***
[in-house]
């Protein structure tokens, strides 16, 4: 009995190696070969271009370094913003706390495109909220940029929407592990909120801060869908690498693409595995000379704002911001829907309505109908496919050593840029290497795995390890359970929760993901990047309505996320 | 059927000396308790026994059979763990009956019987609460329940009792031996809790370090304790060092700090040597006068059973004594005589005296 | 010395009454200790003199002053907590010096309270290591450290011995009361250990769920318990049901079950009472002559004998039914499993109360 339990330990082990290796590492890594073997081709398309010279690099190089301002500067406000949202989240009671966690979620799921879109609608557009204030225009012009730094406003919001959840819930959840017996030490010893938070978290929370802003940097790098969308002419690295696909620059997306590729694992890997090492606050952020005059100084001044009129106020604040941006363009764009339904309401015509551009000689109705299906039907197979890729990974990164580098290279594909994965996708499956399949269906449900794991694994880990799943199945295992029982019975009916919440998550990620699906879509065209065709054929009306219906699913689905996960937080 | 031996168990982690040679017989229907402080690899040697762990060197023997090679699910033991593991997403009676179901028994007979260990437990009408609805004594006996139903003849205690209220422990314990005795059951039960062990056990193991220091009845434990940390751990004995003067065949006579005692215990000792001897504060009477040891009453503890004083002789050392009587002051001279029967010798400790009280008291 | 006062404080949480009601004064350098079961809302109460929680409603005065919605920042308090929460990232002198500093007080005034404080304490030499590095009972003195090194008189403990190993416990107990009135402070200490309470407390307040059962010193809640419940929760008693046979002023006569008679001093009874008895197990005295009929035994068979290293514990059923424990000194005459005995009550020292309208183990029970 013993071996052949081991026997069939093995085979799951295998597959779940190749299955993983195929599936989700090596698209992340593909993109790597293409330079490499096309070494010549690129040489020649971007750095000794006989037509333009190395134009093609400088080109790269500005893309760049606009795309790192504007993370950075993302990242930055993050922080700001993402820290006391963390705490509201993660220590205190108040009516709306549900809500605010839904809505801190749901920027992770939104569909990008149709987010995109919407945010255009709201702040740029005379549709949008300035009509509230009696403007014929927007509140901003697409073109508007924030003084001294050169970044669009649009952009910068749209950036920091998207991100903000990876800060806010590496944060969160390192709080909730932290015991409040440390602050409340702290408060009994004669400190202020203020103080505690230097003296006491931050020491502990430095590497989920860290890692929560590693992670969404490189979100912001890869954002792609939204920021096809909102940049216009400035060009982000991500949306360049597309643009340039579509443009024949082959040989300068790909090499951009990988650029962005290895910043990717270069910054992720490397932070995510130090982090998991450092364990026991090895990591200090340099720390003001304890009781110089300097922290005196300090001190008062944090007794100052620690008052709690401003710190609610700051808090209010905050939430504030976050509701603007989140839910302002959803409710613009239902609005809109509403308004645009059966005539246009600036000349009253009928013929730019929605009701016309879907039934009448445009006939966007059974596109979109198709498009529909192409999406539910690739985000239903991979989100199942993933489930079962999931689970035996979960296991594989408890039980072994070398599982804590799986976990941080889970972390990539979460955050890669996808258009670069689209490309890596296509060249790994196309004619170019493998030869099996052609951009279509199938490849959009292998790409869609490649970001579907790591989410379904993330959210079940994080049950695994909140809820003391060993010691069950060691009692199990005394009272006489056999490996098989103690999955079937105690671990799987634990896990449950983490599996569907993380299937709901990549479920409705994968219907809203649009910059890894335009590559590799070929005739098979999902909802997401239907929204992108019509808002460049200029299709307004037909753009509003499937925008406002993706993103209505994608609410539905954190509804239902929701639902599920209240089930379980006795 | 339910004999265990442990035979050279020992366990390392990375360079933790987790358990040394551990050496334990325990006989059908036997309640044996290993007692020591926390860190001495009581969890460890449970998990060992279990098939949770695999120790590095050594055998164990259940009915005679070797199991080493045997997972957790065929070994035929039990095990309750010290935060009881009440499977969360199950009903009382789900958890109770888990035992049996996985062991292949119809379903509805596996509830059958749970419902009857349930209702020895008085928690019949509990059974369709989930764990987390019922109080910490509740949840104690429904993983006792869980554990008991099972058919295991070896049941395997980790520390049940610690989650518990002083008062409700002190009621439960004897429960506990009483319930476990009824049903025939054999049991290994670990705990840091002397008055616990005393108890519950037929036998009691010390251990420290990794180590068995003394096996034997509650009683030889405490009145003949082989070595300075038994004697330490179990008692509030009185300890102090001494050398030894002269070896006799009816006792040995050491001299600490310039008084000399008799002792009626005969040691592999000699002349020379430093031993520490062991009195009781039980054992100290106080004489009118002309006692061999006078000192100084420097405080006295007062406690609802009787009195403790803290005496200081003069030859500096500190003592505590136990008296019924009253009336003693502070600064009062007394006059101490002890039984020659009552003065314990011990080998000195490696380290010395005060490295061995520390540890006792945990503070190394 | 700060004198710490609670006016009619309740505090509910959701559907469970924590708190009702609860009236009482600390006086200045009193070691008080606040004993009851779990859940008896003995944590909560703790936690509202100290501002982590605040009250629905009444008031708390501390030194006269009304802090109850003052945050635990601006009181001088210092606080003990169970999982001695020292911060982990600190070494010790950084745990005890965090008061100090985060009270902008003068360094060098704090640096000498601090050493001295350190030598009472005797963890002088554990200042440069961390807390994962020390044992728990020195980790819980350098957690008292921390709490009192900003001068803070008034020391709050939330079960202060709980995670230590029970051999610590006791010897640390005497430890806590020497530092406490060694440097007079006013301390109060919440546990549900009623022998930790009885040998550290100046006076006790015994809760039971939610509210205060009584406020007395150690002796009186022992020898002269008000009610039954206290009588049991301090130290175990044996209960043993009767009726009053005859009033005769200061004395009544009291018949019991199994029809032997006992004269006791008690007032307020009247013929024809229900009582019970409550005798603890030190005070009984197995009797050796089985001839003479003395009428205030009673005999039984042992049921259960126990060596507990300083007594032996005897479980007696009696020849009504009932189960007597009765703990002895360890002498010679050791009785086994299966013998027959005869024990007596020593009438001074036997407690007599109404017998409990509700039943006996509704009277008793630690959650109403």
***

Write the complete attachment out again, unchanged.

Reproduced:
[in-house]
């Protein structure tokens, strides 16, 4: 009995190696070969271009370094913003706390495109909220940029929407592990909120801060869908690498693409595995000379704002911001829907309505109908496919050593840029290497795995390890359970929760993901990047309505996320 | 059927000396308790026994059979763990009956019987609460329940009792031996809790370090304790060092700090040597006068059973004594005589005296 | 010395009454200790003199002053907590010096309270290591450290011995009361250990769920318990049901079950009472002559004998039914499993109360 339990330990082990290796590492890594073997081709398309010279690099190089301002500067406000949202989240009671966690979620799921879109609608557009204030225009012009730094406003919001959840819930959840017996030490010893938070978290929370802003940097790098969308002419690295696909620059997306590729694992890997090492606050952020005059100084001044009129106020604040941006363009764009339904309401015509551009000689109705299906039907197979890729990974990164580098290279594909994965996708499956399949269906449900794991694994880990799943199945295992029982019975009916919440998550990620699906879509065209065709054929009306219906699913689905996960937080 | 031996168990982690040679017989229907402080690899040697762990060197023997090679699910033991593991997403009676179901028994007979260990437990009408609805004594006996139903003849205690209220422990314990005795059951039960062990056990193991220091009845434990940390751990004995003067065949006579005692215990000792001897504060009477040891009453503890004083002789050392009587002051001279029967010798400790009280008291 | 006062404080949480009601004064350098079961809302109460929680409603005065919605920042308090929460990232002198500093007080005034404080304490030499590095009972003195090194008189403990190993416990107990009135402070200490309470407390307040059962010193809640419940929760008693046979002023006569008679001093009874008895197990005295009929035994068979290293514990059923424990000194005459005995009550020292309208183990029970 013993071996052949081991026997069939093995085979799951295998597959779940190749299955993983195929599936989700090596698209992340593909993109790597293409330079490499096309070494010549690129040489020649971007750095000794006989037509333009190395134009093609400088080109790269500005893309760049606009795309790192504007993370950075993302990242930055993050922080700001993402820290006391963390705490509201993660220590205190108040009516709306549900809500605010839904809505801190749901920027992770939104569909990008149709987010995109919407945010255009709201702040740029005379549709949008300035009509509230009696403007014929927007509140901003697409073109508007924030003084001294050169970044669009649009952009910068749209950036920091998207991100903000990876800060806010590496944060969160390192709080909730932290015991409040440390602050409340702290408060009994004669400190202020203020103080505690230097003296006491931050020491502990430095590497989920860290890692929560590693992670969404490189979100912001890869954002792609939204920021096809909102940049216009400035060009982000991500949306360049597309643009340039579509443009024949082959040989300068790909090499951009990988650029962005290895910043990717270069910054992720490397932070995510130090982090998991450092364990026991090895990591200090340099720390003001304890009781110089300097922290005196300090001190008062944090007794100052620690008052709690401003710190609610700051808090209010905050939430504030976050509701603007989140839910302002959803409710613009239902609005809109509403308004645009059966005539246009600036000349009253009928013929730019929605009701016309879907039934009448445009006939966007059974596109979109198709498009529909192409999406539910690739985000239903991979989100199942993933489930079962999931689970035996979960296991594989408890039980072994070398599982804590799986976990941080889970972390990539979460955050890669996808258009670069689209490309890596296509060249790994196309004619170019493998030869099996052609951009279509199938490849959009292998790409869609490649970001579907790591989410379904993330959210079940994080049950695994909140809820003391060993010691069950060691009692199990005394009272006489056999490996098989103690999955079937105690671990799987634990896990449950983490599996569907993380299937709901990549479920409705994968219907809203649009910059890894335009590559590799070929005739098979999902909802997401239907929204992108019509808002460049200029299709307004037909753009509003499937925008406002993706993103209505994608609410539905954190509804239902929701639902599920209240089930379980006795 | 339910004999265990442990035979050279020992366990390392990375360079933790987790358990040394551990050496334990325990006989059908036997309640044996290993007692020591926390860190001495009581969890460890449970998990060992279990098939949770695999120790590095050594055998164990259940009915005679070797199991080493045997997972957790065929070994035929039990095990309750010290935060009881009440499977969360199950009903009382789900958890109770888990035992049996996985062991292949119809379903509805596996509830059958749970419902009857349930209702020895008085928690019949509990059974369709989930764990987390019922109080910490509740949840104690429904993983006792869980554990008991099972058919295991070896049941395997980790520390049940610690989650518990002083008062409700002190009621439960004897429960506990009483319930476990009824049903025939054999049991290994670990705990840091002397008055616990005393108890519950037929036998009691010390251990420290990794180590068995003394096996034997509650009683030889405490009145003949082989070595300075038994004697330490179990008692509030009185300890102090001494050398030894002269070896006799009816006792040995050491001299600490310039008084000399008799002792009626005969040691592999000699002349020379430093031993520490062991009195009781039980054992100290106080004489009118002309006692061999006078000192100084420097405080006295007062406690609802009787009195403790803290005496200081003069030859500096500190003592505590136990008296019924009253009336003693502070600064009062007394006059101490002890039984020659009552003065314990011990080998000195490696380290010395005060490295061995520390540890006792945990503070190394 | 700060004198710490609670006016009619309740505090509910959701559907469970924590708190009702609860009236009482600390006086200045009193070691008080606040004993009851779990859940008896003995944590909560703790936690509202100290501002982590605040009250629905009444008031708390501390030194006269009304802090109850003052945050635990601006009181001088210092606080003990169970999982001695020292911060982990600190070494010790950084745990005890965090008061100090985060009270902008003068360094060098704090640096000498601090050493001295350190030598009472005797963890002088554990200042440069961390807390994962020390044992728990020195980790819980350098957690008292921390709490009192900003001068803070008034020391709050939330079960202060709980995670230590029970051999610590006791010897640390005497430890806590020497530092406490060694440097007079006013301390109060919440546990549900009623022998930790009885040998550290100046006076006790015994809760039971939610509210205060009584406020007395150690002796009186022992020898002269008000009610039954206290009588049991301090130290175990044996209960043993009767009726009053005859009033005769200061004395009544009291018949019991199994029809032997006992004269006791008690007032307020009247013929024809229900009582019970409550005798603890030190005070009984197995009797050796089985001839003479003395009428205030009673005999039984042992049921259960126990060596507990300083007594032996005897479980007696009696020849009504009932189960007597009765703990002895360890002498010679050791009785086994299966013998027959005869024990007596020593009438001074036997407690007599109404017998409990509700039943006996509704009277008793630690959650109403």